One of the most original and prolific Spanish Contemporary artists, Manolo Valdés draws subjective inspiration from art-historical motifs. Using his own immensely personal and visual language to skilfully play tribute to many of the Old Masters, Valdés uses their work as a pretext to create an entirely new aesthetic object through which to examine ideas of cultural inheritance and aesthetic continuity. His approach to art is to focus not on the subject, but on the way art is created; for Valdés, the subject is simply the first step. Throughout his career, Valdés has explored his artistic practice through a variety of materials and medium, achieving a rawness and tangible quality in his art that is both powerful and evocative.
In this magnificent example, Valdés draws his subject from the Infanta Margarita figure in Diego Velázquez's multi-layered masterpiece Las Meninas, executed in 1656. By focusing the subject of his artwork on this solitary figure and thus removing her from her historical context, Valdés creates a completely new and purely formal approach to this iconic figure, eliminating all anecdotes; her regal surroundings and her Meninas, concentrating solely on the image. It is not therefore a mere mirroring of Velásquez' iconic Infanta, but rather a confrontation with it; a discovery of new possibilities and approaches. Infanta Magarita in its monumental scale cannot help but affect its surroundings and in doing creates a dialogue with them. Despite its monumental size, however, there remains an underlining fragility and femininity in this sculpture which remains powerful and rather arresting. By augmenting the figure's scale and minimizing details, especially to her face, Valdés creates an abstract expressionism which further places the subject into a modern setting. Through Infanta Magarita, we see Valdés' continuous exploration with material. The artist uses a welding process to fuse the bronze elements of the sculpture together, leaving surface irregularities and imperfections visible, which emphasizes the importance to him of an expressive and experimental process.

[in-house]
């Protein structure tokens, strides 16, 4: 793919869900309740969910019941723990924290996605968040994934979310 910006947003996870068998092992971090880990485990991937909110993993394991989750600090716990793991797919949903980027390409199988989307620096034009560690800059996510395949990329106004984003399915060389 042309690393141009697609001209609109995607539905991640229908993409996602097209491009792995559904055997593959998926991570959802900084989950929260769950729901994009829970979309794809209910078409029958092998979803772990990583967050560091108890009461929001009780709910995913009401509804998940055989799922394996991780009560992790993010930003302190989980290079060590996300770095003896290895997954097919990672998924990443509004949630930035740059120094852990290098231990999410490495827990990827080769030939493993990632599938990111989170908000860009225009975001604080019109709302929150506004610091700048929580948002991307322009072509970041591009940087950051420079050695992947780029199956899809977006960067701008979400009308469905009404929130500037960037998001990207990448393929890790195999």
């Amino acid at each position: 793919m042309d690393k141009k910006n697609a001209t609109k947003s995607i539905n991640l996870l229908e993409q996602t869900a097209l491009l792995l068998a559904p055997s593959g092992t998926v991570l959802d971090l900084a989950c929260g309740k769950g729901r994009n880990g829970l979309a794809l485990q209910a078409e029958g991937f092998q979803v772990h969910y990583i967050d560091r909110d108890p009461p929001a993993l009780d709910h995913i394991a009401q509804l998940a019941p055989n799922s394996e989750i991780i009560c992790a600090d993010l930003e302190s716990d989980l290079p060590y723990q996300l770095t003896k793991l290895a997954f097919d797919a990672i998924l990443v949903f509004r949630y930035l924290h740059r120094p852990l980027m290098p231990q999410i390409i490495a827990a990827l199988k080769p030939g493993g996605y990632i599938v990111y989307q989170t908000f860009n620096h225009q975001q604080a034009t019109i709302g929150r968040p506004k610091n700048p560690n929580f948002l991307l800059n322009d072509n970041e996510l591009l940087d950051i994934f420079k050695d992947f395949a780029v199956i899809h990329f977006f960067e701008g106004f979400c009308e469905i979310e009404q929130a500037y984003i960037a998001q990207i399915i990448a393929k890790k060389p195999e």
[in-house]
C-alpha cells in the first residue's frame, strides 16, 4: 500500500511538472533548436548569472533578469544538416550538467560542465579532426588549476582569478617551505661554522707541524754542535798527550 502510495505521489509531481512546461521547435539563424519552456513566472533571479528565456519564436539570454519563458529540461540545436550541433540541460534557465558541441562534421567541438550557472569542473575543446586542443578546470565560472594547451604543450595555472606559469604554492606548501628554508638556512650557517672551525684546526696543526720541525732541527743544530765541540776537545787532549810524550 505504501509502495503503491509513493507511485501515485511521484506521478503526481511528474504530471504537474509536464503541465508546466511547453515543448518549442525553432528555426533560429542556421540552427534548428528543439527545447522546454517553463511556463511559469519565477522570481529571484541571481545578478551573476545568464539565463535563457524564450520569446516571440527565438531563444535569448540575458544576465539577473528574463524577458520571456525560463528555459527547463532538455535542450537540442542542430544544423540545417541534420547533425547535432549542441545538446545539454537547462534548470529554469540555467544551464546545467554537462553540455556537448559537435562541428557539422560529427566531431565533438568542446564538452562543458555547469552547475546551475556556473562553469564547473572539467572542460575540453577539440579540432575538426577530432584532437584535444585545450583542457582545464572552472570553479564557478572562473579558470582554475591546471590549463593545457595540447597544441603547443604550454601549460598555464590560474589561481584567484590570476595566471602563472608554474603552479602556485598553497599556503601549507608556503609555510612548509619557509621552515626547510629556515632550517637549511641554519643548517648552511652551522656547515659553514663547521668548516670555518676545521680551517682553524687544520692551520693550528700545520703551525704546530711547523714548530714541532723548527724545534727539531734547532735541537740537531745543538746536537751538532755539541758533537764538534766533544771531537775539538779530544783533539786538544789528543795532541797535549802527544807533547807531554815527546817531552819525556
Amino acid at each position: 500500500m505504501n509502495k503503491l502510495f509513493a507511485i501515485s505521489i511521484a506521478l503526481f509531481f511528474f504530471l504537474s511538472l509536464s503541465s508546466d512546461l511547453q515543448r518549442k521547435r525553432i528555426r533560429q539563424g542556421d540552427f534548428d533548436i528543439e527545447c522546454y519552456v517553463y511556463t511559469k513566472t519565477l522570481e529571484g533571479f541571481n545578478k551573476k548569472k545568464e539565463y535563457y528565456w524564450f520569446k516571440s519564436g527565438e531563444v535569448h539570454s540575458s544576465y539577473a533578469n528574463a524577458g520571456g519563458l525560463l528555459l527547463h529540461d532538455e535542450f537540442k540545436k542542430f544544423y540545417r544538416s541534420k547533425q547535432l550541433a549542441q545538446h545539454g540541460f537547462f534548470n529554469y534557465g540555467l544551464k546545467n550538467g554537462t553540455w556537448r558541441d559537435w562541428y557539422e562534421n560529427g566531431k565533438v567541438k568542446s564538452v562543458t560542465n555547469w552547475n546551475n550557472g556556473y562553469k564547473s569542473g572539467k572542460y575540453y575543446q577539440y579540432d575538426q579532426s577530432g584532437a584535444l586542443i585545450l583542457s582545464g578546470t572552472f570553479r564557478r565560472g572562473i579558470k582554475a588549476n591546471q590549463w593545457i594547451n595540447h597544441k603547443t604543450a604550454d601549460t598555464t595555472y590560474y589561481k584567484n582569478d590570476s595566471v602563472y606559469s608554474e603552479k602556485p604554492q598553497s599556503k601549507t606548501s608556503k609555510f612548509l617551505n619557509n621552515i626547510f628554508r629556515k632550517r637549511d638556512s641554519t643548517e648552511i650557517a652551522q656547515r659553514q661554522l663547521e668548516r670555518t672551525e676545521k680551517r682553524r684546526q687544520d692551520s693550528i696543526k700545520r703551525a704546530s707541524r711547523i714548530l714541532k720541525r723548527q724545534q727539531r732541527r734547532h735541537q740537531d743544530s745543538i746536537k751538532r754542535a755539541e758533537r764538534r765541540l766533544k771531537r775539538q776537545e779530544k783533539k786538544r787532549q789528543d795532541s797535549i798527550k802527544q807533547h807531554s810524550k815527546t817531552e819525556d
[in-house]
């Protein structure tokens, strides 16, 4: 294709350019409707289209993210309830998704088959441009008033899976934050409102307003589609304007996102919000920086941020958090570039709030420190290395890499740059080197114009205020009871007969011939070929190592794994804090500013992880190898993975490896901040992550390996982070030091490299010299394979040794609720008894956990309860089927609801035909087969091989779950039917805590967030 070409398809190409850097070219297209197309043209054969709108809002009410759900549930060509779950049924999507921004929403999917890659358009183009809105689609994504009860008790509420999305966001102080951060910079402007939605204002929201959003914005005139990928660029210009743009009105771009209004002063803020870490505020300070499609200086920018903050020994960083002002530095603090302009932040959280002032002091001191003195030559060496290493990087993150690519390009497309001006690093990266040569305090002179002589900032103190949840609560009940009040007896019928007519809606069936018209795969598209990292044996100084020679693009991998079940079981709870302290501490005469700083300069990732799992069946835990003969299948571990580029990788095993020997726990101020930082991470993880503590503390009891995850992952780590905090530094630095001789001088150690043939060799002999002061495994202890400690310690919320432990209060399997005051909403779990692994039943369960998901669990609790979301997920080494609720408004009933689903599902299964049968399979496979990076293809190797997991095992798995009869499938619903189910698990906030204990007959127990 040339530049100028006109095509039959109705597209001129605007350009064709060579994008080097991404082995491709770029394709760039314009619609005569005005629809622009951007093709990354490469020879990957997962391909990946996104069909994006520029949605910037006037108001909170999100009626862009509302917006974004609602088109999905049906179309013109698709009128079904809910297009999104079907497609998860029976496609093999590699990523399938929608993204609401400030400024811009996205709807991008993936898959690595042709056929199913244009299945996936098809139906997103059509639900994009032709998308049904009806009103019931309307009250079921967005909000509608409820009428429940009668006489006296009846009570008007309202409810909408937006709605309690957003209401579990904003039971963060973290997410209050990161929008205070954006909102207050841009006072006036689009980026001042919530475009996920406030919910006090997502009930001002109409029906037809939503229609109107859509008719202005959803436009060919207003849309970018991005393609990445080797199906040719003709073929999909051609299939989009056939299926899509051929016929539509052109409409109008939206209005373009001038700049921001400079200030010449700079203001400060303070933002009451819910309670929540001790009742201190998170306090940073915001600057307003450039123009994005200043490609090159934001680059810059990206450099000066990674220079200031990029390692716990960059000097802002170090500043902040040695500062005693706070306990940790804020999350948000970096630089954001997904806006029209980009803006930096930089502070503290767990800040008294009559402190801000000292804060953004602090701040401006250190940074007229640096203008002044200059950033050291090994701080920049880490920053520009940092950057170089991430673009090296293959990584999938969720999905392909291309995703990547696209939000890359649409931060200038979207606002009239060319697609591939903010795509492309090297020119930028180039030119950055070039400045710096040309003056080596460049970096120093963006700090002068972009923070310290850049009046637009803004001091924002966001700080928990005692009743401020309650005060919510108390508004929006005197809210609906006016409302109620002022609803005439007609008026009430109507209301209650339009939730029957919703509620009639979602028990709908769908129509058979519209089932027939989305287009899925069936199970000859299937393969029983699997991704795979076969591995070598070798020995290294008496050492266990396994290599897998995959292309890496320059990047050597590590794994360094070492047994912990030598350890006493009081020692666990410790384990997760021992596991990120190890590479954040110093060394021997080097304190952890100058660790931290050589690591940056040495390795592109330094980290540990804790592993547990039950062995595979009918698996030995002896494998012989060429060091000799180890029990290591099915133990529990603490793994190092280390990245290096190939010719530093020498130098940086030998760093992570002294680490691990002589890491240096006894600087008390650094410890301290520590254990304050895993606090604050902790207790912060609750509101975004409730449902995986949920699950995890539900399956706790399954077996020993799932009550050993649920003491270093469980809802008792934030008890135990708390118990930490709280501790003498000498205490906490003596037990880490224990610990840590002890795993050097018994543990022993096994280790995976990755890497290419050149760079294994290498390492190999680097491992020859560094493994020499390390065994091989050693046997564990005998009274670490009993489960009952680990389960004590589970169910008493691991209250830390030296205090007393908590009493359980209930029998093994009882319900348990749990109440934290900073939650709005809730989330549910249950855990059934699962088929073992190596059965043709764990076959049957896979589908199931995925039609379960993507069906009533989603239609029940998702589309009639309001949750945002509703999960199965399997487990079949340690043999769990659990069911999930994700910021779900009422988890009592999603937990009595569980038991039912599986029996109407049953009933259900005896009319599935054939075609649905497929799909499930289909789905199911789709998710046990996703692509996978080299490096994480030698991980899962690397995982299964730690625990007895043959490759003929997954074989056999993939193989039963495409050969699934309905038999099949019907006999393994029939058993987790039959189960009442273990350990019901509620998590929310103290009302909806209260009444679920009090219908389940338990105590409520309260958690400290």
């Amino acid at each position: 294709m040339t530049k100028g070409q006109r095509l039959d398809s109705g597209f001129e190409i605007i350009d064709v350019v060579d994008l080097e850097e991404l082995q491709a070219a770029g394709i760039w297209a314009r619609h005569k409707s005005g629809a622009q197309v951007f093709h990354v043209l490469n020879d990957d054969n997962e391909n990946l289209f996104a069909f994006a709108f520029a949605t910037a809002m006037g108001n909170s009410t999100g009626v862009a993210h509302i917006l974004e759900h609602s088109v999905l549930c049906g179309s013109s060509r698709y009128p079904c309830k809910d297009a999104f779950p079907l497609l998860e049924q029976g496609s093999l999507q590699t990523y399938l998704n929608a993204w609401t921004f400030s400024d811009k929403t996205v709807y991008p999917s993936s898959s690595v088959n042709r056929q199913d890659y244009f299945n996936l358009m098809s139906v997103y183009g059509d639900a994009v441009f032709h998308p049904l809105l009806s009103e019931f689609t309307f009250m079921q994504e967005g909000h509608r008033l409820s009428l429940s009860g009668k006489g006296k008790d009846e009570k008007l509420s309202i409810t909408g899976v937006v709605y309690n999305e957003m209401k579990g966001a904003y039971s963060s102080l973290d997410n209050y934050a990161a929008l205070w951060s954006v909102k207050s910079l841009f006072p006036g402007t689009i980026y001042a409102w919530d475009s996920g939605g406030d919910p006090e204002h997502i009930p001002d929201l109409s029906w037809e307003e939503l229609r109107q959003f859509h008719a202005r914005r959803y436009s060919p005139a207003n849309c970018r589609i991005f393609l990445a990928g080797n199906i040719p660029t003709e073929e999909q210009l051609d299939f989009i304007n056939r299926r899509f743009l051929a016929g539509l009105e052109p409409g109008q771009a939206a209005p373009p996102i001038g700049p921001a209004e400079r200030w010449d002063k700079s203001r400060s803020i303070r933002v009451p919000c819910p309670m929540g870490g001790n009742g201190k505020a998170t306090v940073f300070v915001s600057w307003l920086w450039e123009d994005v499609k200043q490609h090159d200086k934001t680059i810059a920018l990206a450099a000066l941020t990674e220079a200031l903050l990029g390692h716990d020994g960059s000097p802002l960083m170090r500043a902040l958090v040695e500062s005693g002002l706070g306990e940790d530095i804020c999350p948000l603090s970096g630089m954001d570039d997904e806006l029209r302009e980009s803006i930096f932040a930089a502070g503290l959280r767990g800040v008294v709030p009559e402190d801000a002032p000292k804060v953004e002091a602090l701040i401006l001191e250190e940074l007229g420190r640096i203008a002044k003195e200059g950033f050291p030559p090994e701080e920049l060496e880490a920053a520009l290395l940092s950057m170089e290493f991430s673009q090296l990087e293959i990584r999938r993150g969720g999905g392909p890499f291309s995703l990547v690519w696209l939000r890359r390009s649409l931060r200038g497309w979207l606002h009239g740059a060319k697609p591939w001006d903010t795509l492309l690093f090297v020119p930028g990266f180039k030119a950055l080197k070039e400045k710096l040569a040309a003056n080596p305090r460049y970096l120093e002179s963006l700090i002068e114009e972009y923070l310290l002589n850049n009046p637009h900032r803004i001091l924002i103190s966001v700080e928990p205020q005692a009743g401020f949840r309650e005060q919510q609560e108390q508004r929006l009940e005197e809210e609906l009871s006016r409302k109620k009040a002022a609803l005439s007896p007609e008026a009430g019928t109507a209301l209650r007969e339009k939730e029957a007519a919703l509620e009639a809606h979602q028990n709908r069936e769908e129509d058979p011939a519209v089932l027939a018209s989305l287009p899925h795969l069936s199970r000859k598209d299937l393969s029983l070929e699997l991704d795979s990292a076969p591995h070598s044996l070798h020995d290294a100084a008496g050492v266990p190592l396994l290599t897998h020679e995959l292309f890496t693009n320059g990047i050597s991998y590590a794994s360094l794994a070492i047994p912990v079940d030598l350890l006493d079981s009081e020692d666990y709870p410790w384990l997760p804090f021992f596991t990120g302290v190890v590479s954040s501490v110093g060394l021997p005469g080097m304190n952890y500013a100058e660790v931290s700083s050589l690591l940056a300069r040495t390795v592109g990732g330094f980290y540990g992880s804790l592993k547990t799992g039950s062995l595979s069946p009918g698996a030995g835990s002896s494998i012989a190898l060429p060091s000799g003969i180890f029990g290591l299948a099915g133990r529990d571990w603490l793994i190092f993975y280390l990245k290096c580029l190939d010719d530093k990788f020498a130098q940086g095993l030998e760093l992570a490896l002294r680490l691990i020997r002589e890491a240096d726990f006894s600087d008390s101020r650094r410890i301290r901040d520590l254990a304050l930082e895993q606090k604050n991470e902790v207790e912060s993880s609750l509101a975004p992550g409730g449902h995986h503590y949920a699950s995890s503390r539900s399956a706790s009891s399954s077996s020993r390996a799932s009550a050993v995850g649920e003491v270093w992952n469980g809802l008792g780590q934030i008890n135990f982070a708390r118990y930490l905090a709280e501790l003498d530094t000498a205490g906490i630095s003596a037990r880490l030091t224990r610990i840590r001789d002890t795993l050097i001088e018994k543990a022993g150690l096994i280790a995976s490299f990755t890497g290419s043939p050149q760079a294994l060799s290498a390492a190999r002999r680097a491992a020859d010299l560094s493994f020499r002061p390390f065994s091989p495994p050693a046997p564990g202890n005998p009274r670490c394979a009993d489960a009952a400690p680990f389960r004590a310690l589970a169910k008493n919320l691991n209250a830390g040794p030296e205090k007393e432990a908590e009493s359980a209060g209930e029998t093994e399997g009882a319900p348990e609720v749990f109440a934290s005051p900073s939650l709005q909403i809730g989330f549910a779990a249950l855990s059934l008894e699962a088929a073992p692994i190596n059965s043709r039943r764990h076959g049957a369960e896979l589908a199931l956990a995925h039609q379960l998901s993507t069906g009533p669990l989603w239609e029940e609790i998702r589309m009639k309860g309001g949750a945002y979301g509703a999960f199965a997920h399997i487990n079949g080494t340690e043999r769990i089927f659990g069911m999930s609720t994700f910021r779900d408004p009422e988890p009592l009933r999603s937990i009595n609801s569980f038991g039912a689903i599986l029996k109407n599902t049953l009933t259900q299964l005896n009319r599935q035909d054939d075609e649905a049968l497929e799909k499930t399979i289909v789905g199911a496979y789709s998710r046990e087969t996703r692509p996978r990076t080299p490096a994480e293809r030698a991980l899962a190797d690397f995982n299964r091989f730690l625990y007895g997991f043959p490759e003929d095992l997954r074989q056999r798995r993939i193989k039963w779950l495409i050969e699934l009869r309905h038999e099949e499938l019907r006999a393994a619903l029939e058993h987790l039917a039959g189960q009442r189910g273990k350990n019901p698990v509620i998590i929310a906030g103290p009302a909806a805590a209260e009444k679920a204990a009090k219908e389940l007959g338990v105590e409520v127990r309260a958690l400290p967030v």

Infanta Magarita has become universally recognized as one of Manolo Valdés' most iconic works. This particular work has traveled extensively around the world and is a true reflection of Valdes' artistic endeavours.
"Velásquez as a point of reference has always been the testing ground for Valdés' paraphrases. Each new research effort has been carried out on the fallow land of Velásquez's figures [...] Valdés falls back on Velásquez's work time and again to move forward with his own imagery." (Kosme de Baraño cited in: Exhibition Catalouge, Ministère de Culture, Las Tres Dimensiones en Valdés, Paris 2005, p. 15)
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